London: Neanderthals may have lived side by side with early humans and possibly interbred with them, a new study has claimed.
Stone axes and sharp flint arrowheads of both branches of the human race have been discovered in limestone caves in northern Israel.
The findings have led archaeologists to believe that the two sub-species found harmony in a coastal mountain range that today is in a state of war with its neighbours.
None of the bones uncovered at Nahal Me’arot, which is a World Heritage site, had lethal wounds which suggested prehistoric men lived in peace with each other 80,000 years ago.
According to archaeologist Daniel Kaupman, neanderthals were much more sophisticated than they have been credited. They had their own burial rituals and probably language skills alongside their ability to make tools.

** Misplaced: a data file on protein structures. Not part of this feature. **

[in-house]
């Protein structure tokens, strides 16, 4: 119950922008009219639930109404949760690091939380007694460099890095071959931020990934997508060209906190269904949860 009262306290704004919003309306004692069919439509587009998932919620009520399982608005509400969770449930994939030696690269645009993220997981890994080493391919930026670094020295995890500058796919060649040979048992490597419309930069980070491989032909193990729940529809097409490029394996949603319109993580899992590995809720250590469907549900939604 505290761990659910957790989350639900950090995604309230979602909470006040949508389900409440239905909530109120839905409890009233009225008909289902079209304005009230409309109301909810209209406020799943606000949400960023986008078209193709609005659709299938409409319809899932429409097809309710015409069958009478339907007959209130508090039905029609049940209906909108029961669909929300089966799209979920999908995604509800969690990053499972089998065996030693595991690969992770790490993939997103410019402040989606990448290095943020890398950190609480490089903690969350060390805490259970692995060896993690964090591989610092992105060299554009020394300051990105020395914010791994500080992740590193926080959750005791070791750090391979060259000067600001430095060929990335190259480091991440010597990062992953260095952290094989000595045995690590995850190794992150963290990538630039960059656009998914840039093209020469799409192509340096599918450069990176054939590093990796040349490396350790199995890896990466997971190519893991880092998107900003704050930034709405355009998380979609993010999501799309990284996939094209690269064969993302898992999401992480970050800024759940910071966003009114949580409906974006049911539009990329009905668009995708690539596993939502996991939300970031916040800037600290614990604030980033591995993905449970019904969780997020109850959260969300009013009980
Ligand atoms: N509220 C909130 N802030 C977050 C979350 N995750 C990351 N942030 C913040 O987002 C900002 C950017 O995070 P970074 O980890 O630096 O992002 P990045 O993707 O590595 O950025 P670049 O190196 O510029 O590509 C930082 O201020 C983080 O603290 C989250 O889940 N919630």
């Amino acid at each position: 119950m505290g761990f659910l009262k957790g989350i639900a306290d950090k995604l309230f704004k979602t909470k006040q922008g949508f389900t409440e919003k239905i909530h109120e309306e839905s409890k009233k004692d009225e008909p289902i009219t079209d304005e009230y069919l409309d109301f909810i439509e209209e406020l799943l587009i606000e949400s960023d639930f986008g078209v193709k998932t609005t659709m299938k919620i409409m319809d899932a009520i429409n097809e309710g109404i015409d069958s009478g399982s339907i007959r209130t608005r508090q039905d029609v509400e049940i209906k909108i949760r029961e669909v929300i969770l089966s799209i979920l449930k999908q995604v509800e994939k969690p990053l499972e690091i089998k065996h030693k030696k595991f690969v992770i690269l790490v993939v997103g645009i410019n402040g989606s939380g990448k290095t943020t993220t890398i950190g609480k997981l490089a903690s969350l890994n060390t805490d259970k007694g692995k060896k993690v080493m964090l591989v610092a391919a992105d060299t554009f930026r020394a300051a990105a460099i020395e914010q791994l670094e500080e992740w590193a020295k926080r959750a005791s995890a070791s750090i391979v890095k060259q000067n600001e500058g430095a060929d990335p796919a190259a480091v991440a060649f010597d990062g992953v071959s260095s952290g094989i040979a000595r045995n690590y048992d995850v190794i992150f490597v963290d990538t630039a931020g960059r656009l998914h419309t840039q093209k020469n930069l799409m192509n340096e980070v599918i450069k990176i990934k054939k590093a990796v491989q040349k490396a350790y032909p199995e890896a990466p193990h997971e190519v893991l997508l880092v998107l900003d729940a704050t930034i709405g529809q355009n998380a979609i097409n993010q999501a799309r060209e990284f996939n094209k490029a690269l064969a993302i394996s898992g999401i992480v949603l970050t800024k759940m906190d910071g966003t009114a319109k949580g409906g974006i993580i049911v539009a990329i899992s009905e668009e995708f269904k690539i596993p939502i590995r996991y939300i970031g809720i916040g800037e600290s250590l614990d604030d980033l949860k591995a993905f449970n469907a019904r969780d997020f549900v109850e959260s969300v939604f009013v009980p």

Kaupman believes that peaceful cross-breeding was more likely than the result of rape attacks.
“If that interbreeding did take place, it must have been here. To call someone a Neanderthal is insulting to the Neanderthal,” the Daily Mail quoted him as saying.
The study has been reported in the Times.